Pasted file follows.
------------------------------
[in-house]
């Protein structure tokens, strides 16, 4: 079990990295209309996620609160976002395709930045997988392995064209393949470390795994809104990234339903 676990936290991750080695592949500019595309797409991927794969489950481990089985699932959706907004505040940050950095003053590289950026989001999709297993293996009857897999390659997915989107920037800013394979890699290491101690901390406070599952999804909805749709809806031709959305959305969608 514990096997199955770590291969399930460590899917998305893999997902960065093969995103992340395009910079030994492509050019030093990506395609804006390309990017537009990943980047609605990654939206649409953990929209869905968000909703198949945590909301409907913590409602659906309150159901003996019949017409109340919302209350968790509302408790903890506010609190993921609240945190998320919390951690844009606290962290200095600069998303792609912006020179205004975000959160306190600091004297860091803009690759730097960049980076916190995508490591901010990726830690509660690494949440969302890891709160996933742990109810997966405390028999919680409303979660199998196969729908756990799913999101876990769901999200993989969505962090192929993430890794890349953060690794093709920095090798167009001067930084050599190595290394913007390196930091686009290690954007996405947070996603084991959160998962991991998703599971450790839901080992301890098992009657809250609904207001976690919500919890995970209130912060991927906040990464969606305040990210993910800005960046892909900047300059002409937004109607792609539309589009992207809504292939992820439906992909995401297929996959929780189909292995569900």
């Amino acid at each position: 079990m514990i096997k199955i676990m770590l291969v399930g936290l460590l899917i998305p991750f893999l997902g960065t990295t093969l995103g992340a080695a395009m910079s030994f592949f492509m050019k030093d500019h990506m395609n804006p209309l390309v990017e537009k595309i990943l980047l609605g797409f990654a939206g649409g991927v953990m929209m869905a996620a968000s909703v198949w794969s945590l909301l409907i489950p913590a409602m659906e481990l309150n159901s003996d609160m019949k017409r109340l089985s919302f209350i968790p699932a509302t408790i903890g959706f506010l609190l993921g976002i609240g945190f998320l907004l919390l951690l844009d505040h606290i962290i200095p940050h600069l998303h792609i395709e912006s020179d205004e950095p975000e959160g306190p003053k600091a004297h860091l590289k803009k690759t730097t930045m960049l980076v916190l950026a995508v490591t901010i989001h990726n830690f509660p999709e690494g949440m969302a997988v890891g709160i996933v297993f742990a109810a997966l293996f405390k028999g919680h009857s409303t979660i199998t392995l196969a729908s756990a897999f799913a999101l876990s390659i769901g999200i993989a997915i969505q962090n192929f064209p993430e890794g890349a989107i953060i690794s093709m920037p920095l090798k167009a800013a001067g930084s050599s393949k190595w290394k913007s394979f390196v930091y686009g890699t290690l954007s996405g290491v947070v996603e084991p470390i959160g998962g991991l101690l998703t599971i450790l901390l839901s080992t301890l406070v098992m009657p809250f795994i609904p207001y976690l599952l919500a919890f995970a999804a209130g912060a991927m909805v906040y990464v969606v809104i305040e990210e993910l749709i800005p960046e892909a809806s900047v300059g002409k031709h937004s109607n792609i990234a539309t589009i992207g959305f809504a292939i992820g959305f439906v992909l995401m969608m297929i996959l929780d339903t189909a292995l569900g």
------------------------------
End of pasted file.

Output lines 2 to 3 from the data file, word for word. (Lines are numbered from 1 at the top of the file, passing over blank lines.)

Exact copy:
């Protein structure tokens, strides 16, 4: 079990990295209309996620609160976002395709930045997988392995064209393949470390795994809104990234339903 676990936290991750080695592949500019595309797409991927794969489950481990089985699932959706907004505040940050950095003053590289950026989001999709297993293996009857897999390659997915989107920037800013394979890699290491101690901390406070599952999804909805749709809806031709959305959305969608 514990096997199955770590291969399930460590899917998305893999997902960065093969995103992340395009910079030994492509050019030093990506395609804006390309990017537009990943980047609605990654939206649409953990929209869905968000909703198949945590909301409907913590409602659906309150159901003996019949017409109340919302209350968790509302408790903890506010609190993921609240945190998320919390951690844009606290962290200095600069998303792609912006020179205004975000959160306190600091004297860091803009690759730097960049980076916190995508490591901010990726830690509660690494949440969302890891709160996933742990109810997966405390028999919680409303979660199998196969729908756990799913999101876990769901999200993989969505962090192929993430890794890349953060690794093709920095090798167009001067930084050599190595290394913007390196930091686009290690954007996405947070996603084991959160998962991991998703599971450790839901080992301890098992009657809250609904207001976690919500919890995970209130912060991927906040990464969606305040990210993910800005960046892909900047300059002409937004109607792609539309589009992207809504292939992820439906992909995401297929996959929780189909292995569900």
């Amino acid at each position: 079990m514990i096997k199955i676990m770590l291969v399930g936290l460590l899917i998305p991750f893999l997902g960065t990295t093969l995103g992340a080695a395009m910079s030994f592949f492509m050019k030093d500019h990506m395609n804006p209309l390309v990017e537009k595309i990943l980047l609605g797409f990654a939206g649409g991927v953990m929209m869905a996620a968000s909703v198949w794969s945590l909301l409907i489950p913590a409602m659906e481990l309150n159901s003996d609160m019949k017409r109340l089985s919302f209350i968790p699932a509302t408790i903890g959706f506010l609190l993921g976002i609240g945190f998320l907004l919390l951690l844009d505040h606290i962290i200095p940050h600069l998303h792609i395709e912006s020179d205004e950095p975000e959160g306190p003053k600091a004297h860091l590289k803009k690759t730097t930045m960049l980076v916190l950026a995508v490591t901010i989001h990726n830690f509660p999709e690494g949440m969302a997988v890891g709160i996933v297993f742990a109810a997966l293996f405390k028999g919680h009857s409303t979660i199998t392995l196969a729908s756990a897999f799913a999101l876990s390659i769901g999200i993989a997915i969505q962090n192929f064209p993430e890794g890349a989107i953060i690794s093709m920037p920095l090798k167009a800013a001067g930084s050599s393949k190595w290394k913007s394979f390196v930091y686009g890699t290690l954007s996405g290491v947070v996603e084991p470390i959160g998962g991991l101690l998703t599971i450790l901390l839901s080992t301890l406070v098992m009657p809250f795994i609904p207001y976690l599952l919500a919890f995970a999804a209130g912060a991927m909805v906040y990464v969606v809104i305040e990210e993910l749709i800005p960046e892909a809806s900047v300059g002409k031709h937004s109607n792609i990234a539309t589009i992207g959305f809504a292939i992820g959305f439906v992909l995401m969608m297929i996959l929780d339903t189909a292995l569900g």